Kaori ga hiraku'
A condition in which Japanese sake's fragrance which could not have been sensed at cold condition became apparent when warmed up.
Kanzamashi ni naru'
A condition in which the Japanese sake once warmed but became cold again.
A condition in which kanzamashi has broken the flavor balance of Japanese sake.
(Meanwhile, Kanzamashi does not always result in Kankuzure.)
Hiyayoshi, kanyoshi, kanzameyoshi'
No matter whether it is chilled, warmed or warmed then cooled down, Japanese sake tastes good. It means that heavy drinkers love Japanese sake in any condition.
According to "Teijun kojitu kikigaki jojo," warming sake is good from September 9 through March 2.
Ingredient for cocktail
For examples in which warmed Japanese sake is used for ingredient of cocktail, there are Orange Sakini and tamagozake (egg sake).
However, Orange Sakini and tamagozake are classified into cocktail, not.warmed sake
Warming Chinese alcoholic beverages
Chinese brewage (Huangjiu) called Shaoxing rice wine is sometimes warmed up, too, when consumed. Like in Japanese sake, warming Shaoxing rice wine is rare during hot season, but often done during cold season. Also, no spice, sugar or water is basically added.
Like warming Japanese sake, warming Huangjiu such as Shaoxing rice wine has been done from old times.
Like in Japanese sake, warming Shaoxing rice wine is rare during hot season, but often done during cold season. Also, no spice or sugar is basically added. However, not like in Japanese sake, water is sometimes added.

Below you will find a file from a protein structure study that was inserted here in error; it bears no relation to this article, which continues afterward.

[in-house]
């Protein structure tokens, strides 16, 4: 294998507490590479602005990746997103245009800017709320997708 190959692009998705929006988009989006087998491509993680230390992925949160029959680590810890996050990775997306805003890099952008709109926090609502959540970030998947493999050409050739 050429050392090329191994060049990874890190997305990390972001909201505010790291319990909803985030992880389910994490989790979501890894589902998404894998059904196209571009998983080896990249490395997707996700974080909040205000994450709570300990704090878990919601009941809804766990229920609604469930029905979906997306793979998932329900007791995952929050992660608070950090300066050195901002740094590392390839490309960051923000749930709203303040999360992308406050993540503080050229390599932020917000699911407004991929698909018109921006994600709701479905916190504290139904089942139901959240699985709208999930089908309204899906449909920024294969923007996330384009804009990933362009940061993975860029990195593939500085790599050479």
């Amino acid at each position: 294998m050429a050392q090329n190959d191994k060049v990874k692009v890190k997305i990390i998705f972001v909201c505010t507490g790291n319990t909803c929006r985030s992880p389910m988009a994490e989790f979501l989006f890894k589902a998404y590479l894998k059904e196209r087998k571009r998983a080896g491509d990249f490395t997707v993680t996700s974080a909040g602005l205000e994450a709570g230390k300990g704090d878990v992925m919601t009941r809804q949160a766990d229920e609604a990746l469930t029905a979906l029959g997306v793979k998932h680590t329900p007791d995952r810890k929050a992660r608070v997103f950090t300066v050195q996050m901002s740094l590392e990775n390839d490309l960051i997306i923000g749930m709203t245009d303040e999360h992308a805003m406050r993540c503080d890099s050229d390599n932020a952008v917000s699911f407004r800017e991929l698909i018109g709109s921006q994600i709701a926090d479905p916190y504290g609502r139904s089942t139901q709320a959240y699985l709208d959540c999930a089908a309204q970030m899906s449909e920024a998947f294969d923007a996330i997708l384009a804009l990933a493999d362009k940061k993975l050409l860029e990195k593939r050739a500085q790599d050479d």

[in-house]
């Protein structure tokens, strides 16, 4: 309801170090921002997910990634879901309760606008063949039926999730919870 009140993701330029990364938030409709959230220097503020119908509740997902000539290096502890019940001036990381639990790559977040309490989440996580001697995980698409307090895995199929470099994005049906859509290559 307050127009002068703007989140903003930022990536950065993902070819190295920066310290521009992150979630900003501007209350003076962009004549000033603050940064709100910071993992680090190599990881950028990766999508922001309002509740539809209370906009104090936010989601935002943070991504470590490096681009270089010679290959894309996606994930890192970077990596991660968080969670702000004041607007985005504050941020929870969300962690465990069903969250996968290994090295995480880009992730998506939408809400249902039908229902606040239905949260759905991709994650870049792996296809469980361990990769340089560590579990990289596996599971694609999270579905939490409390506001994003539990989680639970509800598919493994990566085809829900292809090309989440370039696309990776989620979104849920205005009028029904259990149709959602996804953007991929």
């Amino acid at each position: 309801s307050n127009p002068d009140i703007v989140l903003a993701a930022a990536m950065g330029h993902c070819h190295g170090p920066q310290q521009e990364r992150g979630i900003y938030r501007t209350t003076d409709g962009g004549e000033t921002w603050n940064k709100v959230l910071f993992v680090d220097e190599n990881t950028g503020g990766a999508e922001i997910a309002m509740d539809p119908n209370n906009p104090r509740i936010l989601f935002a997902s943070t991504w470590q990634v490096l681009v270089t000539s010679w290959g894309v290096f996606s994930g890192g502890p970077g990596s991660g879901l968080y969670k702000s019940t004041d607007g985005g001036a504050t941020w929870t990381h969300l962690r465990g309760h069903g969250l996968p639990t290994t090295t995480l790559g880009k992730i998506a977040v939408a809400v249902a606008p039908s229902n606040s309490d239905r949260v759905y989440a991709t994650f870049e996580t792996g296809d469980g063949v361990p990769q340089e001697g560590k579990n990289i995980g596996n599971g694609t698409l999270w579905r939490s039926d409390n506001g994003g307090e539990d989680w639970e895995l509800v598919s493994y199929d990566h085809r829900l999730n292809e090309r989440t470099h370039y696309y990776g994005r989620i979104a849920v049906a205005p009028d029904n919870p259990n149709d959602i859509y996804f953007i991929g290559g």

Particularity of warming sake
As mentioned above, warming sake is an action to warm up alcoholic beverage itself. Normally, it is an action for Japanese sake and part of Chinese alcoholic beverages. The difference between oyuwari is that it raise up the temperature of alcoholic beverage without adding hot water. Warming sake itself is a unique way to drink alcoholic beverage if seen globally.
Particularity of warming distilled alcoholic beverage
Shochu, unlike Japanese sake, is a distilled alcoholic beverage. Warming not brewage but distilled alcoholic beverage is very unique, if seen globally. That is to say, warming distilled alcoholic beverage is more unique way to drink than warming brewage. It can be said that warming shochu is very special way to drink alcoholic beverage.
At one time in Japan, it was common to warm shochu as a way to drink alcoholic beverage. For example in Hyuga Province, people used to enjoy warmed shochu by placing a vessel unglazed or made of tin called 'Hyuga chirori' into irori fireplace (open hearth). Also in Kagoshima Prefecture, they sometimes had warmed shochu.